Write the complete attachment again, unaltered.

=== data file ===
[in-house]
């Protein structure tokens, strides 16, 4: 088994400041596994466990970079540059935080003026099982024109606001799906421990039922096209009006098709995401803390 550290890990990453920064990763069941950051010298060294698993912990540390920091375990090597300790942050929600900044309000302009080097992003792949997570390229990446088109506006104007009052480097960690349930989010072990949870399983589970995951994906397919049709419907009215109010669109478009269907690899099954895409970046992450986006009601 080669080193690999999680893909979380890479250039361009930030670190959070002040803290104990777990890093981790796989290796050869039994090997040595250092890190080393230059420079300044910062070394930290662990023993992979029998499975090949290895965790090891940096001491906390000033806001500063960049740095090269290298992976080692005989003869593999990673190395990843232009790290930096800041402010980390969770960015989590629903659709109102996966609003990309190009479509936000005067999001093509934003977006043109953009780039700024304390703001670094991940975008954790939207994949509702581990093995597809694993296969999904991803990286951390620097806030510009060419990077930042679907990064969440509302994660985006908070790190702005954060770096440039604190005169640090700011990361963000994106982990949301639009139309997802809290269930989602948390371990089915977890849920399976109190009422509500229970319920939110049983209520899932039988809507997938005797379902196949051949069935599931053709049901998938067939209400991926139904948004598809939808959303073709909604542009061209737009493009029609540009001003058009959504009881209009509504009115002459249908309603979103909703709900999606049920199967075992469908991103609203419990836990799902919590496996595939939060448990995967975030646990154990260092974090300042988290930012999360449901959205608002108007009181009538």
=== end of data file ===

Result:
[in-house]
């Protein structure tokens, strides 16, 4: 088994400041596994466990970079540059935080003026099982024109606001799906421990039922096209009006098709995401803390 550290890990990453920064990763069941950051010298060294698993912990540390920091375990090597300790942050929600900044309000302009080097992003792949997570390229990446088109506006104007009052480097960690349930989010072990949870399983589970995951994906397919049709419907009215109010669109478009269907690899099954895409970046992450986006009601 080669080193690999999680893909979380890479250039361009930030670190959070002040803290104990777990890093981790796989290796050869039994090997040595250092890190080393230059420079300044910062070394930290662990023993992979029998499975090949290895965790090891940096001491906390000033806001500063960049740095090269290298992976080692005989003869593999990673190395990843232009790290930096800041402010980390969770960015989590629903659709109102996966609003990309190009479509936000005067999001093509934003977006043109953009780039700024304390703001670094991940975008954790939207994949509702581990093995597809694993296969999904991803990286951390620097806030510009060419990077930042679907990064969440509302994660985006908070790190702005954060770096440039604190005169640090700011990361963000994106982990949301639009139309997802809290269930989602948390371990089915977890849920399976109190009422509500229970319920939110049983209520899932039988809507997938005797379902196949051949069935599931053709049901998938067939209400991926139904948004598809939808959303073709909604542009061209737009493009029609540009001003058009959504009881209009509504009115002459249908309603979103909703709900999606049920199967075992469908991103609203419990836990799902919590496996595939939060448990995967975030646990154990260092974090300042988290930012999360449901959205608002108007009181009538």